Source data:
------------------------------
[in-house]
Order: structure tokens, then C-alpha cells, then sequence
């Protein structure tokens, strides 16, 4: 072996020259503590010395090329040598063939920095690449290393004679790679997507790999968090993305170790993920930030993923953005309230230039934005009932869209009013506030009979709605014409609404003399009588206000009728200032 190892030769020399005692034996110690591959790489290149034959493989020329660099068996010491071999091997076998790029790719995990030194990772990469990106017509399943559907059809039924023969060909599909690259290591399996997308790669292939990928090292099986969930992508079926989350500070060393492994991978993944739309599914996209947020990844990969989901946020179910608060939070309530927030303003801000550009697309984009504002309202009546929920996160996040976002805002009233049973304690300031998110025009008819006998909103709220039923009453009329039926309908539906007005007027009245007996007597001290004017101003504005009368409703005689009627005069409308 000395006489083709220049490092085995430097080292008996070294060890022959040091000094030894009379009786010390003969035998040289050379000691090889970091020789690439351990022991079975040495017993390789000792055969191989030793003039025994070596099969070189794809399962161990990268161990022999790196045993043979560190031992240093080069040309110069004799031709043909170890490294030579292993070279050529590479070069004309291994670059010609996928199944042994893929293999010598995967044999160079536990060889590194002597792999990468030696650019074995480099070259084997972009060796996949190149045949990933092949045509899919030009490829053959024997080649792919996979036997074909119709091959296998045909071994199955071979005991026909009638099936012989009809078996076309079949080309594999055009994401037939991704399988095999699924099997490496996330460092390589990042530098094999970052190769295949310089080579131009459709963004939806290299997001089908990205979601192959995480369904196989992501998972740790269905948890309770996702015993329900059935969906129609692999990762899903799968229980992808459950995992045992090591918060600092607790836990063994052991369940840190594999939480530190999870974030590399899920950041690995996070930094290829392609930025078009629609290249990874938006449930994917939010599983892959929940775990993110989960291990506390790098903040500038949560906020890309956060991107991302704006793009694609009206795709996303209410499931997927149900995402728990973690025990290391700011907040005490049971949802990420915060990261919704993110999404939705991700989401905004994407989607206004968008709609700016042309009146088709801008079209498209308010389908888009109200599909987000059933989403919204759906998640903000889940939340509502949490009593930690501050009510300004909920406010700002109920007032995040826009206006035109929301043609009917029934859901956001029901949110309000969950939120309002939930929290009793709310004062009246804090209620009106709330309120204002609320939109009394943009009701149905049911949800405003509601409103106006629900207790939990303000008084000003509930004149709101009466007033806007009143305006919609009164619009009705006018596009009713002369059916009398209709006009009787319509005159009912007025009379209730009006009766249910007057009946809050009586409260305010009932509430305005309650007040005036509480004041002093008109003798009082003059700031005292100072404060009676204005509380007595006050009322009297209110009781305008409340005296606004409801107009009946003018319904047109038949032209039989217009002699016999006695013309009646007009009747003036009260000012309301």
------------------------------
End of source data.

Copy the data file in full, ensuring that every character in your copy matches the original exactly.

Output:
[in-house]
Order: structure tokens, then C-alpha cells, then sequence
């Protein structure tokens, strides 16, 4: 072996020259503590010395090329040598063939920095690449290393004679790679997507790999968090993305170790993920930030993923953005309230230039934005009932869209009013506030009979709605014409609404003399009588206000009728200032 190892030769020399005692034996110690591959790489290149034959493989020329660099068996010491071999091997076998790029790719995990030194990772990469990106017509399943559907059809039924023969060909599909690259290591399996997308790669292939990928090292099986969930992508079926989350500070060393492994991978993944739309599914996209947020990844990969989901946020179910608060939070309530927030303003801000550009697309984009504002309202009546929920996160996040976002805002009233049973304690300031998110025009008819006998909103709220039923009453009329039926309908539906007005007027009245007996007597001290004017101003504005009368409703005689009627005069409308 000395006489083709220049490092085995430097080292008996070294060890022959040091000094030894009379009786010390003969035998040289050379000691090889970091020789690439351990022991079975040495017993390789000792055969191989030793003039025994070596099969070189794809399962161990990268161990022999790196045993043979560190031992240093080069040309110069004799031709043909170890490294030579292993070279050529590479070069004309291994670059010609996928199944042994893929293999010598995967044999160079536990060889590194002597792999990468030696650019074995480099070259084997972009060796996949190149045949990933092949045509899919030009490829053959024997080649792919996979036997074909119709091959296998045909071994199955071979005991026909009638099936012989009809078996076309079949080309594999055009994401037939991704399988095999699924099997490496996330460092390589990042530098094999970052190769295949310089080579131009459709963004939806290299997001089908990205979601192959995480369904196989992501998972740790269905948890309770996702015993329900059935969906129609692999990762899903799968229980992808459950995992045992090591918060600092607790836990063994052991369940840190594999939480530190999870974030590399899920950041690995996070930094290829392609930025078009629609290249990874938006449930994917939010599983892959929940775990993110989960291990506390790098903040500038949560906020890309956060991107991302704006793009694609009206795709996303209410499931997927149900995402728990973690025990290391700011907040005490049971949802990420915060990261919704993110999404939705991700989401905004994407989607206004968008709609700016042309009146088709801008079209498209308010389908888009109200599909987000059933989403919204759906998640903000889940939340509502949490009593930690501050009510300004909920406010700002109920007032995040826009206006035109929301043609009917029934859901956001029901949110309000969950939120309002939930929290009793709310004062009246804090209620009106709330309120204002609320939109009394943009009701149905049911949800405003509601409103106006629900207790939990303000008084000003509930004149709101009466007033806007009143305006919609009164619009009705006018596009009713002369059916009398209709006009009787319509005159009912007025009379209730009006009766249910007057009946809050009586409260305010009932509430305005309650007040005036509480004041002093008109003798009082003059700031005292100072404060009676204005509380007595006050009322009297209110009781305008409340005296606004409801107009009946003018319904047109038949032209039989217009002699016999006695013309009646007009009747003036009260000012309301």